By Sam McPherson
Let’s just put this out there right now: The Oakland Raiders don’t need Jim Harbaugh. That being said, there are many reasons why. And with the news on Tuesday that the University of Michigan now has an opening for a head coach, why would Harbaugh want the Silver & Black?
Either way, the Raiders should just say, “No!” to this silly idea for the following reasons: First, it would cost them draft picks and/or talents players the Oakland organization cannot afford to lose; second, Harbaugh seems to be getting less effective each season as an NFL coach; and third, Harbaugh’s coaching style is not what a young team needs or wants as it tries to get better and shake a tradition of losing—despite his success in San Francisco since taking over there in 2011.
Let’s look at each reason more closely.
To get Jim Harbaugh to come and coach the Oakland Raiders, the organization would have to part ways with draft picks and/or players—and either would have to be valuable. That’s something the talent-low Raiders just can’t afford to do right now.
With the inside track to a Top 3 pick in the 2015 NFL Draft, there’s no way the Silver & Black can cough up that kind of position for a coach—unless it was Vince Lombardi or someone of that ilk. And with all due respect to Jim Harbaugh, he’s not Lombardi.
Harbaugh is a good coach, obviously—a winner everywhere he’s been in his career. But despite that winning in San Francisco—three straight trips to the conference championship game—he’s on the outs for some reason and has been for awhile. That’s not a good sign, and it’s not worth any draft picks or players that Harbaugh would need to rebuild in Oakland.
Losing His Edge
It may be nitpicking, but Harbaugh is declining in his role with the 49ers. After a 13-3 debut in 2011, the team went just 11-4-1 in 2012. And then, after two straight division titles, the 49ers were just a wild-card team in 2013. Now, they may not even make the postseason in 2014.
That’s a definitive downward trend. Yes, 41 wins in three seasons (including the playoffs) sound very good to Raiders fans right now, since the Silver & Black haven’t finished over .500 or made the playoffs since 2002. And with that 1-11 record about to go to 1-12 this weekend when the two Bay Area teams play, anything looks better than what Oakland has right now on the sideline.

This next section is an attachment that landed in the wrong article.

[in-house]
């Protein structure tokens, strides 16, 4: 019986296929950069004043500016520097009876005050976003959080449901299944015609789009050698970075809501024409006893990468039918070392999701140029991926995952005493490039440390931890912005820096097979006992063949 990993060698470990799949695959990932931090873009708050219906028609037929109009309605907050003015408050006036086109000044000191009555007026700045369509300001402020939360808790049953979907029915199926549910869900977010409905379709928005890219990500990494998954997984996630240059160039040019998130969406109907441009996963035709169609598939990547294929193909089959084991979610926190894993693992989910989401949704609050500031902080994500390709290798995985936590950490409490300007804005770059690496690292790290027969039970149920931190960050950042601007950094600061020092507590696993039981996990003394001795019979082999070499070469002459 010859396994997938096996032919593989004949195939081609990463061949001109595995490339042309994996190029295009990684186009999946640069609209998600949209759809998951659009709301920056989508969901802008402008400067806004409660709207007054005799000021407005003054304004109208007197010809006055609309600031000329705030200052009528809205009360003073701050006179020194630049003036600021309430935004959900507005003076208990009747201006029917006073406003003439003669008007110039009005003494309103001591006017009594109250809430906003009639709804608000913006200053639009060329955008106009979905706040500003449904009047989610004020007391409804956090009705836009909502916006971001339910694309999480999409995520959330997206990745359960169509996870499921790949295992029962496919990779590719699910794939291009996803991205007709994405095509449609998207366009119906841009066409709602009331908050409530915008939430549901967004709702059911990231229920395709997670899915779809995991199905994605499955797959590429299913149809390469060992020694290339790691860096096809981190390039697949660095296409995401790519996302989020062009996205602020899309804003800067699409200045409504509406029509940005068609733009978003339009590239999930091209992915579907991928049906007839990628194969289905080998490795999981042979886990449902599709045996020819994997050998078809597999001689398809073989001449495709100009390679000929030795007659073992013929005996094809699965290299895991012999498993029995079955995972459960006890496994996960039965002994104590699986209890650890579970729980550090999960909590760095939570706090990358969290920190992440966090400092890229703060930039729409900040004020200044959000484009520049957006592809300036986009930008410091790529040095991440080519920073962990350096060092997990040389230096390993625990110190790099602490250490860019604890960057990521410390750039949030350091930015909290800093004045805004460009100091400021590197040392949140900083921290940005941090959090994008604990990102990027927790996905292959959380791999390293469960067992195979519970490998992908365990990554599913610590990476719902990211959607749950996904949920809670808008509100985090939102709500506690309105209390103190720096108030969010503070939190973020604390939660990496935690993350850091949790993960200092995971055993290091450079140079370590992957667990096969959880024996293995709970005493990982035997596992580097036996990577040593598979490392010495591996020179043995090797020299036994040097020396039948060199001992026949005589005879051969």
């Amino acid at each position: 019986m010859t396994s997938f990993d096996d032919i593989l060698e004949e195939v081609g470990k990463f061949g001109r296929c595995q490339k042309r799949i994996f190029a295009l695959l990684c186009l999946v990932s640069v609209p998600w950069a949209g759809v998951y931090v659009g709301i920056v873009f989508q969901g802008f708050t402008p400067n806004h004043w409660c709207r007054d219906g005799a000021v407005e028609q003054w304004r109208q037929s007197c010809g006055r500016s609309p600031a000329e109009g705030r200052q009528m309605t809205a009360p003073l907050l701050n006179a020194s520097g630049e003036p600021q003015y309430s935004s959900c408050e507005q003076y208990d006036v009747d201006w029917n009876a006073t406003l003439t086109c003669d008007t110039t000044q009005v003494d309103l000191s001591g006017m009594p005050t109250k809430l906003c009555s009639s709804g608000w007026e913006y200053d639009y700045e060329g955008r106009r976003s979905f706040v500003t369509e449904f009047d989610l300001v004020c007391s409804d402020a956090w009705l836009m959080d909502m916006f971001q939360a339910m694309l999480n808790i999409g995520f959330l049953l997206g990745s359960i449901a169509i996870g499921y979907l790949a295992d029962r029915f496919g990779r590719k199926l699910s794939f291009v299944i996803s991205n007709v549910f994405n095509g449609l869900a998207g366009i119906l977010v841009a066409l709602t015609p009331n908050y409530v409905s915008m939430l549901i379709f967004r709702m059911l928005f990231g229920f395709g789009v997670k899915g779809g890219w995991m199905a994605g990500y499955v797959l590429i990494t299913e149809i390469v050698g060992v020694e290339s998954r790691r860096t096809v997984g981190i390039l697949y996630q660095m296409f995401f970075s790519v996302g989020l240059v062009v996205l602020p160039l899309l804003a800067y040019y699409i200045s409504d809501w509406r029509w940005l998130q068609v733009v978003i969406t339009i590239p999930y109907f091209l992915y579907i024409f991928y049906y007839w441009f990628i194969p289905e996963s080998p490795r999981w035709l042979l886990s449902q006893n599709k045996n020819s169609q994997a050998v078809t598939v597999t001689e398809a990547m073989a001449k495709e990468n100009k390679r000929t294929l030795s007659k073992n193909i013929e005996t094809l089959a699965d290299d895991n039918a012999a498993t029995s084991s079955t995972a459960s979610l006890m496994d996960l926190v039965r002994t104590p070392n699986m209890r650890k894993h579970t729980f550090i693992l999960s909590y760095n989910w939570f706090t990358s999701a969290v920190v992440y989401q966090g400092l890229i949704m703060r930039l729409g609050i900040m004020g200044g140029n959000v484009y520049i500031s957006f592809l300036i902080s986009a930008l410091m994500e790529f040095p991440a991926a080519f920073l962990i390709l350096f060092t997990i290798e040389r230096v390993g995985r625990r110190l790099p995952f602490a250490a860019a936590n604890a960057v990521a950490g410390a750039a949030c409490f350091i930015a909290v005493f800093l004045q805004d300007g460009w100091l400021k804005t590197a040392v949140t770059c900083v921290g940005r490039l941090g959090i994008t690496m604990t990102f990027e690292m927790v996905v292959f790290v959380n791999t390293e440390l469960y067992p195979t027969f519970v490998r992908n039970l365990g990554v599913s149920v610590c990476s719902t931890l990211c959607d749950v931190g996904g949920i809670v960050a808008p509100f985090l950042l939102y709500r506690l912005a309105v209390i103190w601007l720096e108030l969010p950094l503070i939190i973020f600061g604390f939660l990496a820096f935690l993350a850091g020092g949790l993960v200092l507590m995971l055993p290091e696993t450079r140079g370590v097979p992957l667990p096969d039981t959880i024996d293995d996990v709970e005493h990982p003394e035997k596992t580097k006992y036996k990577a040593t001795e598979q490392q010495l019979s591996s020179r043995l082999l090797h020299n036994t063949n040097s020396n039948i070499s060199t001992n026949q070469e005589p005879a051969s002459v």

But Harbaugh may be a guy who is best destined for the college game again, where the pressures are different—not necessarily less, just different—than they are in the NFL. The league may be getting to him a bit too much and figuring him out, to put it politely.
Many different kinds of coaches win in the NFL: quiet types, loud types, angry types, control types, etc. But what is Harbaugh’s “type”? And is it right for the Raiders?
Those are good questions. Oakland is going to have a younger team next year devoid of major talent. Yes, the organization has a few building blocks to work with for 2015: quarterback Derek Carr, running back Latavius Murray and some young linebackers. But overall, the Raiders are going to need a lot of patience and guidance from their head coach next season and beyond.
Is Harbaugh that kind of coach? Not really. His intensity is well-known, and sometimes that can play well with athletes. But for young players looking to grow and develop, Harbaugh probably isn’t that guy you want on the practice field tearing players up with his tantrums and screams. He’s not Bill Parcells, and that coaching model is past its usefulness in the modern NFL as it is.
The Raiders also have to consider what kind of coach will attract free agents to play in Oakland, as that has been a challenge, too, recently. Harbaugh’s league-wide reputation may not be there for that kind of free-agent draw.
Don’t Do It, Oakland
The Silver & Black need to forget Harbaugh as an option to coach the team in 2015, period.
What they need first is a new general manager, of course, and that GM needs to find a Lane Kiffin/Dennis Allen type of coach who wants to come to Oakland—and can actually give that coach some personnel to work with on the field. Kiffin and Allen weren’t necessarily bad coaches, but they certainly didn’t get much assistance from the front office. Who is the next Sean Payton, for example? The new GM needs to find one of those coaches, and there are plenty of them in the college and pro ranks.
The Raiders need to make the right hire—not just the fancy, headline-grabbing one. Thus, Jim Harbaugh is all wrong for Oakland.
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Sam McPherson is a freelance writer covering all things Oakland A’s. His work can be found on a Examiner.com.